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Shooting-Victim Giffords Ends Congressional Career

Rep. Gabrielle Giffords
Members of Congress applaud as Rep. Gabrielle Giffords arrives for the State of the Union address before a joint session of Congress on Capitol Hill Jan. 24, 2012 in Washington, DC. Photographer: Saul Loeb-Pool/Getty Images

On the last day of her five years in Congress, U.S. Representative Gabrielle Giffords entered the House chamber to a standing ovation, then cast a vote for a bill she had co-sponsored, addressing smuggling on the U.S.-Mexico border.

House Speaker John Boehner, an Ohio Republican, kissed her after accepting her letter of resignation, effective at the end of the day. Majority Leader Eric Cantor, a Virginia Republican, praised the Arizona Democrat for her “courage, her strength and her downright fortitude after what could have been a life-ending bullet to the head.”

“We are inspired, hopeful and blessed for the incredible progress that Gabby has made in her recovery,” Cantor said.

“I am so proud of my friend,” Florida Democrat Debbie Wasserman Schultz said, wiping away tears and holding Giffords’s hand before reading the resignation letter aloud. “She will return one day to public service.”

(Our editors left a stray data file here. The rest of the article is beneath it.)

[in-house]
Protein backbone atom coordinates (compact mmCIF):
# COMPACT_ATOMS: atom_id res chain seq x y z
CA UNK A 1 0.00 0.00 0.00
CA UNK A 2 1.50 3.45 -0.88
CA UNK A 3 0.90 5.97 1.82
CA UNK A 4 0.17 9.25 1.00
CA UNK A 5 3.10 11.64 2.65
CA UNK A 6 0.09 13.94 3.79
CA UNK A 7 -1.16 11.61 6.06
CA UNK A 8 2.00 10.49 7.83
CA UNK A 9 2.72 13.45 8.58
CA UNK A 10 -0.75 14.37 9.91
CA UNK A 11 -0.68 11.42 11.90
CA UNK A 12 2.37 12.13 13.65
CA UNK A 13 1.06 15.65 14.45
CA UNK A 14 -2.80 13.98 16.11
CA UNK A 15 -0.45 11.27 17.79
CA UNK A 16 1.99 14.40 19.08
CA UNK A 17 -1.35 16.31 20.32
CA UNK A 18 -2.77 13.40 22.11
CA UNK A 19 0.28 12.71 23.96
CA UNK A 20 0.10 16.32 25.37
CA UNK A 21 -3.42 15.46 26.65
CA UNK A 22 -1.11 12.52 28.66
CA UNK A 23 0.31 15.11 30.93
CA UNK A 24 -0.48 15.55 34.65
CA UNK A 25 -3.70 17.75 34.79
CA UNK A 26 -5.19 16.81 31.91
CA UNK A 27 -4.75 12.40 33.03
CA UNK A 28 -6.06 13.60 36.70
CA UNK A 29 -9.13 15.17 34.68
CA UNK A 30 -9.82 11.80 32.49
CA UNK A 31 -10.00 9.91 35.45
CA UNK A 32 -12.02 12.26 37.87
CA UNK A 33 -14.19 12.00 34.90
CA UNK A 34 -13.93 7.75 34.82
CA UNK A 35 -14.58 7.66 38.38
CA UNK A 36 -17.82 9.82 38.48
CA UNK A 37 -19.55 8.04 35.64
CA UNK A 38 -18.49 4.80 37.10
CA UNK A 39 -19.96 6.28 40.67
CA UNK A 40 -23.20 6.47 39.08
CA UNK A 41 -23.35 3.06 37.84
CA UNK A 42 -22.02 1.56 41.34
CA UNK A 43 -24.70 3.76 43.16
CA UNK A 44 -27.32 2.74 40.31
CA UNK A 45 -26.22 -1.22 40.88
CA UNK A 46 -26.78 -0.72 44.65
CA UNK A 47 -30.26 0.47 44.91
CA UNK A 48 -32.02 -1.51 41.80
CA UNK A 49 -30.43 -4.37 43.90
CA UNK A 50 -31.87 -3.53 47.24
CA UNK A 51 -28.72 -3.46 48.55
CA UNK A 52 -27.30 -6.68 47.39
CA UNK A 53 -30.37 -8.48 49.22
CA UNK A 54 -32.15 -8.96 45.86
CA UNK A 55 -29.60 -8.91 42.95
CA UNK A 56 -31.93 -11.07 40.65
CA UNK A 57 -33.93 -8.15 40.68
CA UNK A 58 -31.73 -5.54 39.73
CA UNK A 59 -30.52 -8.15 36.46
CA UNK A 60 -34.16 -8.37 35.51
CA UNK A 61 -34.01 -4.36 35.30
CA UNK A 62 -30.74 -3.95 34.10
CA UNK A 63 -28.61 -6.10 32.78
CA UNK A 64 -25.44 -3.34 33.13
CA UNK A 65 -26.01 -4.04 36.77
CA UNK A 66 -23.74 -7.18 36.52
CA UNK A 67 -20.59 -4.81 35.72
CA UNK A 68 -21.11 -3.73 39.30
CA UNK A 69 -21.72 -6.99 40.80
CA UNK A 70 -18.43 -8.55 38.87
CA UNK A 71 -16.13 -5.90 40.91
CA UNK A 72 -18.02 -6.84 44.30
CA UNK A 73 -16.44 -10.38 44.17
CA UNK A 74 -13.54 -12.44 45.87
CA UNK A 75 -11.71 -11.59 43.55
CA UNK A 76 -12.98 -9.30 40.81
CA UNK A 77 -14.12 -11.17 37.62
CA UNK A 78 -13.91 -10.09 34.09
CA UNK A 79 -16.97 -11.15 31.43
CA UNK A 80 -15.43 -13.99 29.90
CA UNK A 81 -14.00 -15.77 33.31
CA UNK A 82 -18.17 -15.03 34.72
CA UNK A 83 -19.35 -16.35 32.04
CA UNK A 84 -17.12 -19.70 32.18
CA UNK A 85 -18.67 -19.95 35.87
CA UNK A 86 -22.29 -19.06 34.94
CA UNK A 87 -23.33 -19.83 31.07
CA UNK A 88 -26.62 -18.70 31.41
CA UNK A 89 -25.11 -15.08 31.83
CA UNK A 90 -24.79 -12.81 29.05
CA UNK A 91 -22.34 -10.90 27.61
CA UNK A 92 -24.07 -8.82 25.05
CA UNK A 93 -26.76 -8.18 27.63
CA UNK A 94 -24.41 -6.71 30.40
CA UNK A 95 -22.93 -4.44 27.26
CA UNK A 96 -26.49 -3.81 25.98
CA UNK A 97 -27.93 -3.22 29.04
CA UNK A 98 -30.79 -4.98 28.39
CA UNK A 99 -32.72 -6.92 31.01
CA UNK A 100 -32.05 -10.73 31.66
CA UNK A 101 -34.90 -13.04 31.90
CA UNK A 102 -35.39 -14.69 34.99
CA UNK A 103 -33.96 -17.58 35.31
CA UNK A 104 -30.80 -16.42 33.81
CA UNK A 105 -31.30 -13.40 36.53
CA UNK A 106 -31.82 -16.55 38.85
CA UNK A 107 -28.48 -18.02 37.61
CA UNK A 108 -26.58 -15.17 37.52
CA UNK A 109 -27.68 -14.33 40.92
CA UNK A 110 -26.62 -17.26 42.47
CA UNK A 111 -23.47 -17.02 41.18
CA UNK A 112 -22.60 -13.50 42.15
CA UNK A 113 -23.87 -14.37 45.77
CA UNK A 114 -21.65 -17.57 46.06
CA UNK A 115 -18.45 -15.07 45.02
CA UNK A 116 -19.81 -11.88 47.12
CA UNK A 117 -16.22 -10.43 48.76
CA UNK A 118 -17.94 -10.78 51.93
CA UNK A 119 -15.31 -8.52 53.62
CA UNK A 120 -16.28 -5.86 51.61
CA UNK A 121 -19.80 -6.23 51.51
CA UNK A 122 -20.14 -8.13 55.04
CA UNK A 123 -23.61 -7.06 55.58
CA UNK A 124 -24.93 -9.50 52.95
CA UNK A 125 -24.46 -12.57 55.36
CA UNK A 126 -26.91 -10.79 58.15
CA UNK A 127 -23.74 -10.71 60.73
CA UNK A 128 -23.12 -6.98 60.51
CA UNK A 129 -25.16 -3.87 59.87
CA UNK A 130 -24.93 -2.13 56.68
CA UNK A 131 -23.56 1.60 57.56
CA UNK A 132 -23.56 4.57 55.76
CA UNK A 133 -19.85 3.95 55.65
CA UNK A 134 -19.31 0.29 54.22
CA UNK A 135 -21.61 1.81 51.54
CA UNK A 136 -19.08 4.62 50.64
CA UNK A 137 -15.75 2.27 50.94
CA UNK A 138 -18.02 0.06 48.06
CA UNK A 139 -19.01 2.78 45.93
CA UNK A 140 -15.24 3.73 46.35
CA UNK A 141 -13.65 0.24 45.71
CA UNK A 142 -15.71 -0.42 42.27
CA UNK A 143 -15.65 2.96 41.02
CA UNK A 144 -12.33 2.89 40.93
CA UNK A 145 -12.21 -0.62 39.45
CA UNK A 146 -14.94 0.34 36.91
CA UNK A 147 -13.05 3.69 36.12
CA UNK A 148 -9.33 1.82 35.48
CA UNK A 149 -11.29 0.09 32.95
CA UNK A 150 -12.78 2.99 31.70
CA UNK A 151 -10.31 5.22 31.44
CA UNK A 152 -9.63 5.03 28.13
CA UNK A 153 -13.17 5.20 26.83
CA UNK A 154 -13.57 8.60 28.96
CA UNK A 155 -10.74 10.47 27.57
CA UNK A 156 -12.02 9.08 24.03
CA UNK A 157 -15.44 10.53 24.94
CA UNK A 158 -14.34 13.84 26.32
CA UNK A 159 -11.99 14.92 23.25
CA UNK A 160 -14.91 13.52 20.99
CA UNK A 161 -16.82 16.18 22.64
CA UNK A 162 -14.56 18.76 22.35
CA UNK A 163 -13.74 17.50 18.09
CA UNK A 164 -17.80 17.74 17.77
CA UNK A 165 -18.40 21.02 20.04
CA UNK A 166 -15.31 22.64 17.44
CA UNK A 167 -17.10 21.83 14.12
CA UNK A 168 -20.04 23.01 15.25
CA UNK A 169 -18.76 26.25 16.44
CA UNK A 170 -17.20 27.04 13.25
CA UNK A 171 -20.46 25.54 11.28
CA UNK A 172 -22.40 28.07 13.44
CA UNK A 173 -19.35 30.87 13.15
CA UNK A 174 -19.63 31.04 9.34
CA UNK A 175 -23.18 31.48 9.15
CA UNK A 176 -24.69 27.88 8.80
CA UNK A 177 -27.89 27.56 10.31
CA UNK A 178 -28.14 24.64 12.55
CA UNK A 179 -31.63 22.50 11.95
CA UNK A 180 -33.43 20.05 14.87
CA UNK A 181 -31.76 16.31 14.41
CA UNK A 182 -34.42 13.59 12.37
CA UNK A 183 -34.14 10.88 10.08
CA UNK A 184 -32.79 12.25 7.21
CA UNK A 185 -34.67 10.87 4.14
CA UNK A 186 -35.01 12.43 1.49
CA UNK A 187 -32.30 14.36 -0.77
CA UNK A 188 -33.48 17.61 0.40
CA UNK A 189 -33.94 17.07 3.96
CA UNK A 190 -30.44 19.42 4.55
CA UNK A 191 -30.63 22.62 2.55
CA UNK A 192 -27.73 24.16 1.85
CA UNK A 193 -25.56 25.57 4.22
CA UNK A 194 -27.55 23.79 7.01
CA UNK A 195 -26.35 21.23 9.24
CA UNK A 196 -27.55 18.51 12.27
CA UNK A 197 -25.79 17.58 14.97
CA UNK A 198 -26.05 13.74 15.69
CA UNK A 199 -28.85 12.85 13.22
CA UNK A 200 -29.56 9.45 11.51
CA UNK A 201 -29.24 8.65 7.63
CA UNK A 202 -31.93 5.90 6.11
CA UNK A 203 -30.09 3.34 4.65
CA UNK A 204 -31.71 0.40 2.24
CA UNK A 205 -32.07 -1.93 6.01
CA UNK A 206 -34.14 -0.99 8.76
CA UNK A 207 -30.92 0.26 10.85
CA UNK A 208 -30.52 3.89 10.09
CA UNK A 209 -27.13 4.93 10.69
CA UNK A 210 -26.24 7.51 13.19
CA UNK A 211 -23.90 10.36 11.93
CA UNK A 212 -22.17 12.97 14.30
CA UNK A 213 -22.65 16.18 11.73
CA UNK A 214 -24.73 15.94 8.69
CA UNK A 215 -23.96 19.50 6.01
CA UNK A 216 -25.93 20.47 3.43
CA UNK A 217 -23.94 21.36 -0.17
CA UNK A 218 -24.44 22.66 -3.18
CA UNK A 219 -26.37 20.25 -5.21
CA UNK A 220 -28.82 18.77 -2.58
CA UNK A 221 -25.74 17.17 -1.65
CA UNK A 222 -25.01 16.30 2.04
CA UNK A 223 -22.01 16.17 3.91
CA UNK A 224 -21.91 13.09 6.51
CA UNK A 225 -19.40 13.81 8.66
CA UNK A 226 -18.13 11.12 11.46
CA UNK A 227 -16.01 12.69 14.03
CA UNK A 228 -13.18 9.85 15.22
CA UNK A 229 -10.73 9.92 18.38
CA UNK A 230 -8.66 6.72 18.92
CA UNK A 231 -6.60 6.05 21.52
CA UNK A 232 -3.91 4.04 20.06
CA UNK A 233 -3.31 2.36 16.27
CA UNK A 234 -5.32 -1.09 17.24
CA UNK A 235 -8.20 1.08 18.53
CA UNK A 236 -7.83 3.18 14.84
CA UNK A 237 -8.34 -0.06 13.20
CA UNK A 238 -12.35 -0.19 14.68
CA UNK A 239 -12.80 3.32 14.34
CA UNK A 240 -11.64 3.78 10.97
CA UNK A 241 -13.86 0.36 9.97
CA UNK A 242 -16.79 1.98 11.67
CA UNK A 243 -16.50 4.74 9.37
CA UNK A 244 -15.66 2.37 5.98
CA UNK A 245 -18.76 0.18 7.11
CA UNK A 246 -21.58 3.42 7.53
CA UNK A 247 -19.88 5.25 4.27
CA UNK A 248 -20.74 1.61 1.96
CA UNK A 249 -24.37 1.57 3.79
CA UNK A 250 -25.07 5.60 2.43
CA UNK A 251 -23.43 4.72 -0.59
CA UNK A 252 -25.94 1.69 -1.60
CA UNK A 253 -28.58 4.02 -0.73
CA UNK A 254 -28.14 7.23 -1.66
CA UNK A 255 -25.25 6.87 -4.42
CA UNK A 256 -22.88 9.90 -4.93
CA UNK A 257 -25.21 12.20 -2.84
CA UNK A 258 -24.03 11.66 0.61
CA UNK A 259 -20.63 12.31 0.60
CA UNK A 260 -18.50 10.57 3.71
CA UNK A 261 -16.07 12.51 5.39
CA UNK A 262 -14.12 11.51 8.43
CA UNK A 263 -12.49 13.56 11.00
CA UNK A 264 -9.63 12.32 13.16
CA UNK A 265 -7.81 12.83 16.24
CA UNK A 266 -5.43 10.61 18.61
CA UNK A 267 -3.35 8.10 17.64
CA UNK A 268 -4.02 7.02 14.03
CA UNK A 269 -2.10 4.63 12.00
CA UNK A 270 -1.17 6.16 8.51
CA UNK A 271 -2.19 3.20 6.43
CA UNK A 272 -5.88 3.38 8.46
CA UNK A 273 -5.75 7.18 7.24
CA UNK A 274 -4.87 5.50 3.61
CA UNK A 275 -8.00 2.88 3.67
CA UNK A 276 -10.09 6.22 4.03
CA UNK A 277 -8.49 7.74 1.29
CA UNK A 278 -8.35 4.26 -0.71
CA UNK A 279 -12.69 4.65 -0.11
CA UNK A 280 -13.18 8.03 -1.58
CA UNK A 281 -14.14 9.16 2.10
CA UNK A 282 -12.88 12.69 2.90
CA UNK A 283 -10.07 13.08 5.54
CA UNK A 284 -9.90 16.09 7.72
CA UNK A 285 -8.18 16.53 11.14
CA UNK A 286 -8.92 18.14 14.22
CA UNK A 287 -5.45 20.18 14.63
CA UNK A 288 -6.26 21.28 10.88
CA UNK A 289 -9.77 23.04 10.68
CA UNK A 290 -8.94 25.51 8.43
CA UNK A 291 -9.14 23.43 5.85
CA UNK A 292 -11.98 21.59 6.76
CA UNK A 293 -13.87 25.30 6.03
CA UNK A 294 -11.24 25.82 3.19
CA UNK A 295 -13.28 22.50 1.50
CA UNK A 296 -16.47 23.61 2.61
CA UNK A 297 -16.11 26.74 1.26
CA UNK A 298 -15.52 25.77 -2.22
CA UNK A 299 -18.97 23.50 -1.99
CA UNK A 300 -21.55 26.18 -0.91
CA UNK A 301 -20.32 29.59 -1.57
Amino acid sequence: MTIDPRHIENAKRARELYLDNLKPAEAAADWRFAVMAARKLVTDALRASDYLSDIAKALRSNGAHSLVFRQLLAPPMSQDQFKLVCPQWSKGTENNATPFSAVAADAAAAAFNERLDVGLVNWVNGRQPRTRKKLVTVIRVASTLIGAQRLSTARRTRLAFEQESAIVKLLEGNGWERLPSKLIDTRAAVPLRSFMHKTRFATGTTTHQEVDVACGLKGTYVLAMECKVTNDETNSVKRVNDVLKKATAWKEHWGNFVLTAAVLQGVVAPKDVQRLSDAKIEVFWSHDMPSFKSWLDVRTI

Giffords wrote, “I have given all of myself to being able to walk back onto the House floor this year to represent Arizona’s 8th Congressional District. However, today I know that now is not the time. I have more work to do on my recovery before I can serve in elected office.”

Giffords was shot in the head on Jan. 8, 2011, by a gunman who wounded 12 others and killed six people, including a member of her staff. She is recovering from brain surgery and facial reconstruction and has required physical therapy to regain mobility.

Giffords’s husband, Mark Kelly, a retired astronaut and Navy captain, listened to today’s tributes from the House gallery. Cantor said a phone call from Kelly led to him scheduling the vote on the smuggling bill, H.R. 3801, for today. The measure passed, 408-0.

The bill would outlaw the use of ultralight aircraft used to smuggle drugs. Giffords’s congressional district includes part of Arizona’s southern border with Mexico. The legislation, which the Senate could clear as early as tomorrow, would subject violators to up to 20 years’ imprisonment and a $250,000 fine.

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